Jacqueline’s Journey

Visualizing that my delivery could go beautifully, that it could even be the best day of my life, helped me have a wonderful, profound experience. Prayer and Scripture also played important roles during my son’s birth.

My husband, Andrés, and I welcomed our son, Lucas Andrés, on September 20, 2021, at Our Lady of Lourdes Women’s & Children’s Hospital.

Andrés is from Ecuador, and his family moved to Lafayette when he was in high school. We have lots of family living here, and we’re raising Lucas in a bilingual home. We chose Lucas’ name because it’s pronounced similarly in English and Spanish. We also love the meaning of Lucas, which is light.

A Normal Pregnancy in a Very Unusual Time

I was pregnant during the Delta wave of COVID-19, so I was super isolated and didn’t really get out ever. I did get vaccinated at the end of my pregnancy, which was a big decision. Luckily I didn’t have any weird symptoms or anything from the vaccine. And I was able to pass on some protection to Lucas when he was born and through breastfeeding.

I missed out on a lot of community aspects of being pregnant. I didn’t have a real baby shower, but a drive-thru shower at my house and everyone had to wear masks. It was not what I wanted, but I also knew it was worth being extra cautious. I was thinking about and protecting Lucas by staying home, so I did that all of the time.

For me pregnancy was a spiritual connection and I felt utterly connected to my son. That was probably the most positive part of pregnancy for me—being connected to someone so deeply and having that connection to him, that life inside me. I remember being at a coffee shop and being super aware that I wasn’t alone while sitting by myself. It was a weird, beautiful thing.

Realizing and Sharing the Happy News

My husband and I had just started trying to get pregnant, and we were on a trip to Austin. When we watch TV and a woman character throws up we always joke: “PREGNANT” because that’s such a cliché. When I threw up on the trip, we looked at each other like “OH!”

I bought an early pregnancy test and saw a super faint line. A few days later I took another test and the line was darker.

My mom had struggled with infertility for seven years before having me, so I assumed I would have trouble too. We definitely were not expecting it to work out so quickly and feel very, very lucky.

Because of COVID, I told my family about the pregnancy on Facetime. No one was expecting it, and my mom was super reactive, while my dad kept his hand on his mouth in disbelief.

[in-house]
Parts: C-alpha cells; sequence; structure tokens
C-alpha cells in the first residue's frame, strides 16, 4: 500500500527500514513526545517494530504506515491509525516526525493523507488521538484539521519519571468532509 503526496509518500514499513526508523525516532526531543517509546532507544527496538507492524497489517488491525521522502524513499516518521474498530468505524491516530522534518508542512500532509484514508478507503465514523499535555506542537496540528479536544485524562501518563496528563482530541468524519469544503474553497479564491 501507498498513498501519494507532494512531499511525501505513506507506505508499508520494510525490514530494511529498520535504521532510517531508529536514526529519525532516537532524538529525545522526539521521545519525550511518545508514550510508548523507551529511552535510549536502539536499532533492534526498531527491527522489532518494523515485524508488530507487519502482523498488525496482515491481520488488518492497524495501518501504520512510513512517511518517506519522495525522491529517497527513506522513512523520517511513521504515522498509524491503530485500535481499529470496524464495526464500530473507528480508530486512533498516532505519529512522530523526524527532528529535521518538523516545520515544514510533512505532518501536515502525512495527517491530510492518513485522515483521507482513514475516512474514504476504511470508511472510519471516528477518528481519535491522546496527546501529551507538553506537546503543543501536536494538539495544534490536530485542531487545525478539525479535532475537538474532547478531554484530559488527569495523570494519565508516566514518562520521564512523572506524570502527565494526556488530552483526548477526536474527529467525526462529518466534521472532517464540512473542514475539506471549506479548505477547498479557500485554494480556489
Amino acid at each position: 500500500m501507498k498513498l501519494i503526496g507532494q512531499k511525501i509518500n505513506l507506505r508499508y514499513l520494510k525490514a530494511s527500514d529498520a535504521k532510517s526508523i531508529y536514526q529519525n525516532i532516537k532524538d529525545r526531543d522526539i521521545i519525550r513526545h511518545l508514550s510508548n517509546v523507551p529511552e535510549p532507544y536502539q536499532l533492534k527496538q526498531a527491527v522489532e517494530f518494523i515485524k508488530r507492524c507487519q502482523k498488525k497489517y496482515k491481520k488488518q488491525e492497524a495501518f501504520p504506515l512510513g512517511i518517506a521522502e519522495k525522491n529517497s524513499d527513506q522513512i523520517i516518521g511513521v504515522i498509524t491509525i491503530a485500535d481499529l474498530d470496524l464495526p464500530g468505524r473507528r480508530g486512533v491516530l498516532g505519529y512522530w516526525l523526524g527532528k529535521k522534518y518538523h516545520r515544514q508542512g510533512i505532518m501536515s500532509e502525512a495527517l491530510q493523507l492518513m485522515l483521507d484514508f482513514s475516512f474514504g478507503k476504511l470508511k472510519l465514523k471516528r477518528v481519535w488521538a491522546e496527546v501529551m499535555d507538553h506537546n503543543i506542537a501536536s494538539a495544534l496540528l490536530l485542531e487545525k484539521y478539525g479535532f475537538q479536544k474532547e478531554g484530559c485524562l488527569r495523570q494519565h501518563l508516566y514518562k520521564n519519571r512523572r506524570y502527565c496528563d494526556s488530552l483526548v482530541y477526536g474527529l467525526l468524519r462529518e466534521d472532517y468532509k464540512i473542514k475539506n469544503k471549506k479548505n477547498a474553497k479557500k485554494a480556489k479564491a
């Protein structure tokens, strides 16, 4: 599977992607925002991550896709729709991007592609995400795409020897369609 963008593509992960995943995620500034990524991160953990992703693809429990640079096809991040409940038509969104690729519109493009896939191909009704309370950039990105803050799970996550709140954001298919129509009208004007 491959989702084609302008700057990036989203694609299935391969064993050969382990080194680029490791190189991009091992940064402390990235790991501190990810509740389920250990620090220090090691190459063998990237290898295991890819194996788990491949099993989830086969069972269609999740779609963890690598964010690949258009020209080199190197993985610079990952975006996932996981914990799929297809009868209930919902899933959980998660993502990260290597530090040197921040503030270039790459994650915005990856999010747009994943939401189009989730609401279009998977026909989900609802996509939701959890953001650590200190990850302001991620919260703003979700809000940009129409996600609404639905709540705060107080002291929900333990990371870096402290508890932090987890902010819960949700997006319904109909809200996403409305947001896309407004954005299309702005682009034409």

We found out Lucas was a boy at our 20-week ultrasound appointment, but we didn’t have a gender reveal or anything. I had little note cards and wrote on the envelope “Hello, My Name is” and when you opened the card it read “Lucas.” I gave them to my parents, in-laws and a few other special people. We wanted something sweet and exciting to share the news.

Managing Symptoms

I was so tired during my pregnancy, and I’d thought I’d be able to do many more things than I did. I aimed for walking 30 minutes each day, which was about as much as I was able to do. I did give up coffee, which I probably didn’t need to do. We’re big coffee people, so trying to avoid caffeine was challenging.

The gestational diabetes screening was not really a big thing for me, and I didn’t think the drink tasted gross. Andrés is a Type 1 diabetic, so we eat a very low glycemic index diet at home, so I’m sure it would have been easy to manage. But I was glad I didn’t have gestational diabetes.

I intended to continue my normal diet, lots of salads and salmon, but eventually my diet became a little less healthy. I remember being frustrated about that because I really wanted to be healthy, but my lack of energy led to a lot of Earl’s Plate lunches that sustained me and the baby during this pregnancy!

In my third trimester I was really uncomfortable and swollen, and I had a lot of pain in my wrists almost like carpal tunnel syndrome. My hands would go numb at night, which was difficult. I gained a lot of weight especially later in pregnancy, probably about 50 pounds by the end. A lot was water weight, although I did enjoy the third trimester more because I wasn’t nauseous.

When I got pregnant I was working as an English as a Second Language specialist working with students remotely and in-person, but I ended up switching to remote work only during pregnancy. I was able to stop working about six weeks before my due date to prepare for delivery.

Preparing Online

Pregnancy during the pandemic is a part of my story. I did what I could to prepare even while isolating, and I was grateful for the spiritual aspect of my care at the hospital.

Because in-person classes weren’t being offered, I was able to take online courses from Our Lady of Lourdes Women’s & Children’s Hospital. I did the breastfeeding class and baby basics. I even did a class with my mom about grandparents. That was the main preparation I did before birth, although I made sure to read a lot of online positive birth stories.

The hospital’s pregnancy navigator was a big help as well. I had a lot of fear because of the pandemic, and with so many unknowns in the world I just felt comfortable talking to her. I remember being nervous but she was supportive and helpful. Being able to tour the space in advance helped me visualize it, talking with her helped me understand my feelings.

I didn’t write up any sort of birth plan because I had other people who had told me how utterly disappointed they felt with their experience when it didn’t go according to plan. I didn’t want a mindset that this needs to happen, and I decided to leave it to the professionals. I knew I probably wanted an epidural, but otherwise I was open to what would be.

A Beautiful Induction

I ended up having to be induced, and Lucas was born 10 days after his estimated due date. We went in on a Monday, and I had been hearing from so many people “I hope you don’t have to get induced” and “We’re going to pray you don’t have to do that.”